I was finally able to get away for a weekend of camping & fishing on the Farmington River. I used to live close enough to the Farmy to fish it almost daily during the season, but now it requires a day trip or overnight to really enjoy the experience and have a reasonable amount of time on the water.
For this trip I departed from tent camping. With an unknown amount of rain in the forecast, I took advantage of the new cabins at American Legion State Forest. They were just introduced this year, and according to the ranger, very popular.
While they are called cabins, they could also be referred to as bunkhouses. From the outside they are small wooden buildings with metal roofs, screened windows and front porches. Inside they are equally plain: two rooms, wooden chairs, a small table, lights and electricity. No restrooms, kitchen or running water. Austere, yet efficient. Perfect for a short family getaway or, in my case, a weekend fishing trip. A fire pit and picnic table are also on the site. Bears, deer and raccoons optional.
Fishing on Friday was slow. It was a severe-clear, blue sky day, with temps in the 70′s. Perfect for hiking, biking and canoeing, but tough for trout fishing. At the third spot of the day I finally hooked a decent rainbow on an olive woolly bugger. Later I caught a rainbow and a brown at another pool. The rainbow took an elk hair caddis and the brown a tiny blue-winged olive.
Releasing the last fish, I realized that these are the first trout that I’ve caught this year. There were a couple of close calls earlier in the month, but either weather or personal commitments cut short these outings. For practical purposes, fishing season got a late start this year. Spring has been slow coming to the northeast, but the forest is now covered in various shades of green, all increasing in intensity. Brown is no longer the dominant color.
As it turned out, there was enough rain Friday night to validate my decision to choose a cabin. Instead of sitting in a damp tent watching the walls and ceiling for leaks, I sat on the porch drinking a beer and watching my gear dry, smelling the neighbor’s struggling campfire and listening to the muted patter of rain in the damp evening air.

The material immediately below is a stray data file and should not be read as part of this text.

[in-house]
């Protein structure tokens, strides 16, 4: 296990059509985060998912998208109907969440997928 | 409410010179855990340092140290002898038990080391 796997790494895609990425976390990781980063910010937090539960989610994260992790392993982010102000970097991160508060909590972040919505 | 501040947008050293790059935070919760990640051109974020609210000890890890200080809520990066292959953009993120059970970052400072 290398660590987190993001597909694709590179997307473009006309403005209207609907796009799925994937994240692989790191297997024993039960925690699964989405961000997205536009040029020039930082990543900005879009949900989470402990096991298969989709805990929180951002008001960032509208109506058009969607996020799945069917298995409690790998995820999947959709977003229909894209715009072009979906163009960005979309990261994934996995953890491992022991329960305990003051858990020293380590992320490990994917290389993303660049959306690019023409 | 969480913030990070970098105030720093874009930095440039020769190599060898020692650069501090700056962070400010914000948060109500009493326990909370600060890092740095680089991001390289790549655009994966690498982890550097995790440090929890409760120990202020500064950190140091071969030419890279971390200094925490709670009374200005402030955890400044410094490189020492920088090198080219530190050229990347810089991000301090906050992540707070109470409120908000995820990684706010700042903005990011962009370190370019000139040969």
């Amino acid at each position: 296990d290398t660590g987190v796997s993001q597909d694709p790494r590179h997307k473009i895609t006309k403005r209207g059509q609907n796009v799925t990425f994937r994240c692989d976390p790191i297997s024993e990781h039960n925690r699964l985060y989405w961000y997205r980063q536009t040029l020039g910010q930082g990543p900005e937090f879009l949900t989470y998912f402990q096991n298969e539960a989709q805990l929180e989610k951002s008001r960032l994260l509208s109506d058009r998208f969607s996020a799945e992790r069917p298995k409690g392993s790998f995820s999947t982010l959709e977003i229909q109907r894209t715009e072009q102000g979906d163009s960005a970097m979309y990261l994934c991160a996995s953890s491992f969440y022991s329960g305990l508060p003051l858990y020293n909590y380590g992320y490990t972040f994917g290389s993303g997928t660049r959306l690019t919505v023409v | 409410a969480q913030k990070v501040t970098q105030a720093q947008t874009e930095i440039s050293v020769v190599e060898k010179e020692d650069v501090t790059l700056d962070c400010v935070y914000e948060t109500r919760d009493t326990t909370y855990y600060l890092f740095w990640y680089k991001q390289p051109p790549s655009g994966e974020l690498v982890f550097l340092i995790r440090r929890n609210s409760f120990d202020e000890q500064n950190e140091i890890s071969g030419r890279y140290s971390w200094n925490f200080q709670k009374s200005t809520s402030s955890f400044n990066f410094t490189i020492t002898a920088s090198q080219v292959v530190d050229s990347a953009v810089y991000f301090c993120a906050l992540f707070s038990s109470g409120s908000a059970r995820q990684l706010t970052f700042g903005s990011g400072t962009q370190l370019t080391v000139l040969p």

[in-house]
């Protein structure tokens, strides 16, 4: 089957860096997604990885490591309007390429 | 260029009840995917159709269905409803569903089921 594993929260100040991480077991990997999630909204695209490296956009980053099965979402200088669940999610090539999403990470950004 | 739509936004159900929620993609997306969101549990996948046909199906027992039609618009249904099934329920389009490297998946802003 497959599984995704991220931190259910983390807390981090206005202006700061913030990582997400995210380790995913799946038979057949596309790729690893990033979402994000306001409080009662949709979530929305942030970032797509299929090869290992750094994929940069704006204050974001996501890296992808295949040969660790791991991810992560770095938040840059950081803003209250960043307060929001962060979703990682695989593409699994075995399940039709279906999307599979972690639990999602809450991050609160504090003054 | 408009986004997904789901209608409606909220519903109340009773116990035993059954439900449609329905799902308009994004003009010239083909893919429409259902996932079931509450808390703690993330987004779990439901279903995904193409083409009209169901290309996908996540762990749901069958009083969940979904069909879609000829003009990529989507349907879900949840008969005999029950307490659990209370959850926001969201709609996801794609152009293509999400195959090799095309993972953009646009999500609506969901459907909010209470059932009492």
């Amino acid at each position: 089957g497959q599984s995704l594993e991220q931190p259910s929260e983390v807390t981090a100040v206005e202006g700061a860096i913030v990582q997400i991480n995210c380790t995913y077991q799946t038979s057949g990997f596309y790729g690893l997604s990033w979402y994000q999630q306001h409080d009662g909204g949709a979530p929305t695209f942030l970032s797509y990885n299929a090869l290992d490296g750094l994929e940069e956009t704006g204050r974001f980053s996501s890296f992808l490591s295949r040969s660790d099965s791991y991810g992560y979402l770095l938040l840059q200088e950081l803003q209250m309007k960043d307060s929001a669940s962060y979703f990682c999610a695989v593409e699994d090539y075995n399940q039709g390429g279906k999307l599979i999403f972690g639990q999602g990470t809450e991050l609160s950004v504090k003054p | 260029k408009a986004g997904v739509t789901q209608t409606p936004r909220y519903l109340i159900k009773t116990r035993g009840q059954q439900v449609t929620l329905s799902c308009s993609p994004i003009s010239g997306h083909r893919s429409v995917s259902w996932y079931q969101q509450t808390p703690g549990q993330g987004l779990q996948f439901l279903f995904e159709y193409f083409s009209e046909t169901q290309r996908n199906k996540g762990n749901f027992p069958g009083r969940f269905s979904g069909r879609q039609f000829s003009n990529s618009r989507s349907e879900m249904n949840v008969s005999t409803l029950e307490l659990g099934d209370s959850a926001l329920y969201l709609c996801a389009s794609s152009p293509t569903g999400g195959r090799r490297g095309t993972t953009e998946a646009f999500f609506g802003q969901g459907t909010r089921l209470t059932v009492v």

When it came time to call it a night, I flipped the switch on my portable electric heater and slid into a dry sleeping bag which partially covered the foam mattress. Using a lantern as a reading lamp, I finished the last few chapters of the latest Gierach book and turned out the lights.
On Saturday I fished the Still River almost exclusively. Gusty winds and elevated water levels made some of the Farmington spots difficult. Many people were fishing but none catching. The Still turned out to be a productive alternative. To see more on my experience fishing the Still River click here.
By the afternoon I had hiked, fished, bushwhacked and explored enough to be satisfied for a first trip. My wife and daughters drove up and joined me for dinner. Later we loaded up the family wagon and headed to the Pleasant Valley Drive-in to see a movie. Although technology has changed since I was a kid, the experience of watching a movie in the outdoors on a cool spring night has not.
Finally, one of the best parts of this trip was having my 9-year-old daughter spend a night on one of the bunks. She slept soundly in her lime green sleeping bag adorned with glow-in-the-dark fireflies. For the sleepover, she brought two large tote bags and a flashlight with a zebra pattern. She was, as they say, a happy camper. Enjoy!